So Mason then switched to flying inland, a few miles south of the airport between the coastline and the Olympic Mountains, away from any airways, so no FAA clearance was required.

But this drew the ire of people living in the new flight area, because the Stearman is a very noisy aircraft.

Chrysalis Carter, who has lived for 30 years in her quiet rural Blue Mountain home between Sequim and Port Angeles said Mason was flying low over the property four to six days a week in good weather last summer.

She could see the wing walkers standing on the plane quite clearly. The noise was so disturbing and constant, she said, she and her husband considered moving.

Told of the FAA’s action Thursday, Carter let out a sigh and said “I’m totally relieved.”

The court’s ruling in the Blue Ribbon Homeowners case prohibited the Masons from using either the Blue Ribbon airstrip or their hangar for the wing-walking business.

Mason’s appeal of that Clallam County Superior Court ruling is still pending, though if he doesn’t win his appeal of the FAA ruling, it could become moot.

In an interview Thursday, Mark Long, chairman of the homeowners’ board, was cautious about the FAA’s decision.

Long, a small plane pilot himself, said he and the board took legal action only to force Mason to remove the business from his property.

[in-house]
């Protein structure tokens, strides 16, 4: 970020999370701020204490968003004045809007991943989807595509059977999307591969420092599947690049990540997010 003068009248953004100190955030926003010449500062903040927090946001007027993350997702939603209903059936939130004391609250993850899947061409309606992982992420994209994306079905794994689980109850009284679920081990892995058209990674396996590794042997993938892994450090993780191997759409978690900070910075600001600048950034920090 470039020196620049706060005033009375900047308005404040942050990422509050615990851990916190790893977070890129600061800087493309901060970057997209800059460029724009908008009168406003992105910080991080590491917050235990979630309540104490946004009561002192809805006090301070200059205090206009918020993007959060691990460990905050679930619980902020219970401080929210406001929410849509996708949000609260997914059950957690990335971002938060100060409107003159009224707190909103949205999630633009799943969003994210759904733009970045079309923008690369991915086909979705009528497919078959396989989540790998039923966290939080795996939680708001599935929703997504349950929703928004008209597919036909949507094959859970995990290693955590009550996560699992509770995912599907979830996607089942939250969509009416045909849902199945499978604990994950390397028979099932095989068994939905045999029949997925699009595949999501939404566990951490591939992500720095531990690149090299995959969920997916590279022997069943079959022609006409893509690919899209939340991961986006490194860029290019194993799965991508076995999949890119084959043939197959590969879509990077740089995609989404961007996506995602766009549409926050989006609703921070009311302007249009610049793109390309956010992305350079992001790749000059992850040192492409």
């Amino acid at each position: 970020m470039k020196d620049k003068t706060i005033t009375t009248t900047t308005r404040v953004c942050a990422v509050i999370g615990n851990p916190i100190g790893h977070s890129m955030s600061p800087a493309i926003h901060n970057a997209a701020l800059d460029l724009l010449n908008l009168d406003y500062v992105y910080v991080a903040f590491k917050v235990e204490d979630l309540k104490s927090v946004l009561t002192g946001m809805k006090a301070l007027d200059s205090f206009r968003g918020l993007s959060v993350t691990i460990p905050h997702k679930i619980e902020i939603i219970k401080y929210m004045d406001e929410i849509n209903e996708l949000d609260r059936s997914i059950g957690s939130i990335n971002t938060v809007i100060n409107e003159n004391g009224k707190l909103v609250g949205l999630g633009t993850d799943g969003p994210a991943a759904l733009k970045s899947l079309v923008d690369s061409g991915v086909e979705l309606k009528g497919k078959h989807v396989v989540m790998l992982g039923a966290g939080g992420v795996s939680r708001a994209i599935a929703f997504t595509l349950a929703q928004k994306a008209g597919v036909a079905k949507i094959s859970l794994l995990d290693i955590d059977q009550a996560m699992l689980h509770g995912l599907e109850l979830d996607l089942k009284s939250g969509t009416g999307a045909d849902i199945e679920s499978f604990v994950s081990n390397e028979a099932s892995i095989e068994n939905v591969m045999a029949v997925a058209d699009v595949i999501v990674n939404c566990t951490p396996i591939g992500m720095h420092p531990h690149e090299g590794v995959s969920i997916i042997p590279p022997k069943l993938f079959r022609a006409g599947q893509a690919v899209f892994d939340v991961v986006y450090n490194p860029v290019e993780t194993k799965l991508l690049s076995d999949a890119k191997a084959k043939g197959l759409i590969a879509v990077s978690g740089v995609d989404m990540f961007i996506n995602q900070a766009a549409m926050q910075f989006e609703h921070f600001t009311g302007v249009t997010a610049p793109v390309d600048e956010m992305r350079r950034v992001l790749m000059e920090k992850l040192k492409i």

He said the board did not want to complain to the FAA and require Mason’s license.

“We’re pilots,” Long said. “We feel bad every time we hear that someone’s ticket or license has been revoked.”

“That was never our intention,” he added. “We know it’s his life. We hope he brings it back.”

The forced closure of Mason Wing Walking could remove the last chance for wealthy hobbyists everywhere to take their chances with this daring bucket-list stunt.

UK-based company Wing Walk offers a similar service, although it tethers its customers to the platform on top of the plane for take-off and landing and the duration of the flight. There is no actual walking on the wing while in the air.

In the US, professionals perform wingwalks at some small air shows. But Mason’s operation was the only way a member of the public could sign up for such a trip.